Yes, it IS possible to overpay for a MOTU — even using the Byzantine “non-Euclidean” calculus of Web 2.0 Valuation —
so just be patient and let eBay prove you were right to pass at that price.
US vs Global Opportunities
The fact that the founding entrepreneur of Skype is not only foreign, but is also on the run from US authorities seeking to enforce our archaic protectionist copyright laws, does not portend well for the future US opportunities. Oh, and don’t cry for Niklas Zennstrom’s semi-permanent exile from the US — There are lots of other nice places to live on our planet where a billionaire can invest (or even spend) his money in peace.
The distributed nature of the Skype organisation across multiple non-US countries also doesn’t portend well for the US. Skype merely highlights this already well-established and growing global trend in other nations who are much more effectively exploiting the global markets while the US remains arrogantly xenophobic.
Skype is just the first of many much bigger MOTUs which are directly addressing and taking advantage of favourable structural changes in the global economy. The US may still be the biggest economy but the global economy is always going to be bigger.
N.B., Global markets are no longer just an after-thought — to be executed after a successful US market entry. It is now the US economy that is becoming the after-thought — to be executed after a successful global market entry.
For all the sobering talk by VCs about heavily-discounted cash-flow-based valuations (on the buy side, at least), the preferred exit has always been, and always will be, “strategic valuations” (on the sell side) — even if the “strategic” part is a bit flimsily fabricated from pure buzzword-compliant rationales and “squint and imagine” due diligence. [subject for another post]
With this deal, the fantasy juices of both entrepreneurs and venture investors flowing again at full-throttle — feel “the power of the dark-side”. The sucking sound of Web 2.0 grows louder. The forces are aligning. The Gulf waters are warm so there is a high probability of an inexorable build from tropical storm to hurricane status. Memories of recent past are all too short.
Even with the very active, frank, sobering, and healthily discussions of valuation rationales taking place in the VC blogosphere, I am skeptical that such discussion will have much effect on actual investor behaviour. The potential for Internet Tsunami 2.0 remains all too real.
It’s important to remember —
- MOTUs don’t necessarily produce Grand-Slam Returns for their investors
- Venture investing is not just driven by valuations.
The common metric to compare venture portfolio company performance is IRR (Internal Rate of Return) — not valuation.
What IRRs really measure is how quickly shareholder wealth was generated. This means that venture capitalists must focus on both numerator AND denominator issues. To get a high IRR you need to balance both the size of the valuation (numerator) with the speed you get there (the denominator). For example, funds which invest in medical devices perform well NOT because they generate such high valuations (which are “relatively” fixed by the market) but because they can predictably manage the fairly-linear time-to-market process to keep it relatively short.
IRR focus also explains to entrepreneurs why, no matter how great their company is performing, their venture investors start getting antsy to sell around year three. It’s nothing personal and is no reflection on your performance as a CEO. It just that once the numerator valuation has been established, the only way VCs can increase their IRR further is to make the denominator as small as possible. [a subject for another post]
Anyway, while the valuation established for Skype by eBay may not be the highest valuation ever, from an IRR point of view — for some of the Skype investors, this may be one of the highest performing deals EVER.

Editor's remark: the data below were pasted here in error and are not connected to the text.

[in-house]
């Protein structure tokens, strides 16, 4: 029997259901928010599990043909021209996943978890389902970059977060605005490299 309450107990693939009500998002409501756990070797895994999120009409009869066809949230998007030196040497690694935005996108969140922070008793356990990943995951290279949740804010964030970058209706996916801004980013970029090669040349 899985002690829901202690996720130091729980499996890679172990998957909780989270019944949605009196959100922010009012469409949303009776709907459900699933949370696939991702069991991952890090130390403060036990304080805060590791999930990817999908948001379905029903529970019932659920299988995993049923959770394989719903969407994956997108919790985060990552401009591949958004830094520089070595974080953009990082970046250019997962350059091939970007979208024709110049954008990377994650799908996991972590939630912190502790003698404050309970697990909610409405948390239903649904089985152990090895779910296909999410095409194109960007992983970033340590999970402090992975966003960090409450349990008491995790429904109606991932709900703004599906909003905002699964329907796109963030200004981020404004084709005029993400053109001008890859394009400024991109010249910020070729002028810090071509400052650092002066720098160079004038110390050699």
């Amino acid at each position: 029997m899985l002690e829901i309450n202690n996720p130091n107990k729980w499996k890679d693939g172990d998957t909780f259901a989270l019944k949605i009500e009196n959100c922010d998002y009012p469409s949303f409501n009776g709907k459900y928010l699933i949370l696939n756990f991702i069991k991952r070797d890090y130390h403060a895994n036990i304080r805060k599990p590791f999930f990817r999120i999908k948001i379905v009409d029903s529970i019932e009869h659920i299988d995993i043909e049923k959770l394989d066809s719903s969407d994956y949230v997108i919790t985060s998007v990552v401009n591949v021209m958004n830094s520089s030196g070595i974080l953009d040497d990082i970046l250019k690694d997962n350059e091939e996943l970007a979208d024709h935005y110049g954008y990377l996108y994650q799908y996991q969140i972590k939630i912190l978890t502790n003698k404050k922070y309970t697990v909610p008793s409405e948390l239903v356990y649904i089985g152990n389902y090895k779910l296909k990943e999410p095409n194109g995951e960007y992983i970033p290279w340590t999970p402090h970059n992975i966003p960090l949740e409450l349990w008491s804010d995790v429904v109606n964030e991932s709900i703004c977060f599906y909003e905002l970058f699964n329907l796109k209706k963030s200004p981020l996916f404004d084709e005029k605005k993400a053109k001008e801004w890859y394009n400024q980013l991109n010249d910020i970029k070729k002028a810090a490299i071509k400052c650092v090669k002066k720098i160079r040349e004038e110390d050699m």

It does appear, from the outside, that Skype investors have hit the Trifecta —
1) They built THE MOTU in the VoIP Market
2) They did it quickly — less than 3 years, and
3) They bought low and sold high
The good news is that a wealth-destroying Bubble 2.0 Tsunami may not hit at all — because it ultimately requires a patsy to take the fall. In Bubble 1.0, the “greatest sucker” at the end of the Ponzi chain was the public. But if the incremental valuation eBay shareholders have given eBay for the Skype acquisition is any indication — it doesn’t look like public will be taking the bait any time soon.
This time, we may have found our designated driver!
BTW, Take-Home Lesson For The Digerati Elite:
“Never underestimate the public’s ability to resist the sinister machinations of the few.”
— It’s the “Wisdom of Crowds” in action.
BTW — In Case You’ve Been Sleeping — The Sacred Cow Dung BUZZ SCORES for “eBay Skype” are pretty darn high for being only two week old —
as of September 28, 2005 —
Skype-eBay Deal [some of the better stuff “from the din”]
The “Must See It to Believe It” Pitch Book
The “Trial-Balloon” Lead up
[BTW, Juno Boyz seemed to be the blog most consistently on top of the situation — so,if you haven’t already, you might what to add them to your RSS reader if you want advanced warning on the next MOTU exit]
- SiliconBeat: Tired of the Google Talk rumors? Read this:
- Google Launches Personalized News :: AO
- Google unveils instant-messaging entry | CNET News.com
- Too early to sell Skype :: AO
- Junto Boyz - GOOGLETALK... WATCH OUT SKYPE?
- PBS | I, Cringely . July 28, 2005 - Skyped
- Om Maliks Broadband Blog » Maybe Skype Is Shopping Itself
- Junto Boyz - RUPERT MURDOCH BUYING SKYPE?... IF NOT, WHO?
- The hype over Skype - Yahoo! News
- EBay to Buy Skype?
- A VC: eBay and Skype?
- What Is eBay Thinking? [David Coursey writes the best “initial reaction” to the eBay-Skype announcement I’ve read so far]
- eBay Acquiring Skype
- Making the Skype Investment Work
- Good Morning Silicon Valley: Skype to eBay: No, we don't accept PayPal
- The Ebay buys Skype: the deal of the decade?
- Why eBay bought Skype (Connected Internet News | Broadband Mobile Gaming News)
- The Mighty Linux Blog: eBay Buys Skype
- KelBlog: La logique du rachat de Skype par eBay
- Big Payday for a Skype Investor
- MercuryNews.com | 09/15/2005 | Skype hunt: How VCs struck gold in Europe
- Jason Ball's TechBytes: More on Skype
- Junto Boyz - MORE ON SKYPE... BEHIND THE SCENES TO THEIR FUNDING AND SUCCESS
- The Secret to Skype's Success? :: AO
- A VC: Skype and Hype
- Fractals of Change: Will eBay be Your Phone Company? [Tom Evslin is thoughtful as per usual]
- Fractals of Change: eBay Overbid [Tom Evslin is thoughtful as per usual]
More on MOTUs
- Bagging the Rare MOTU -- VC Fantasy Life Part I
- The Motus that Got Away
- So Just How Much is a MOTU worth to a VC? -- VC Fantasy Life Part II
Posted by cmayaud at 01:11 PM | Permalink| Comments (0)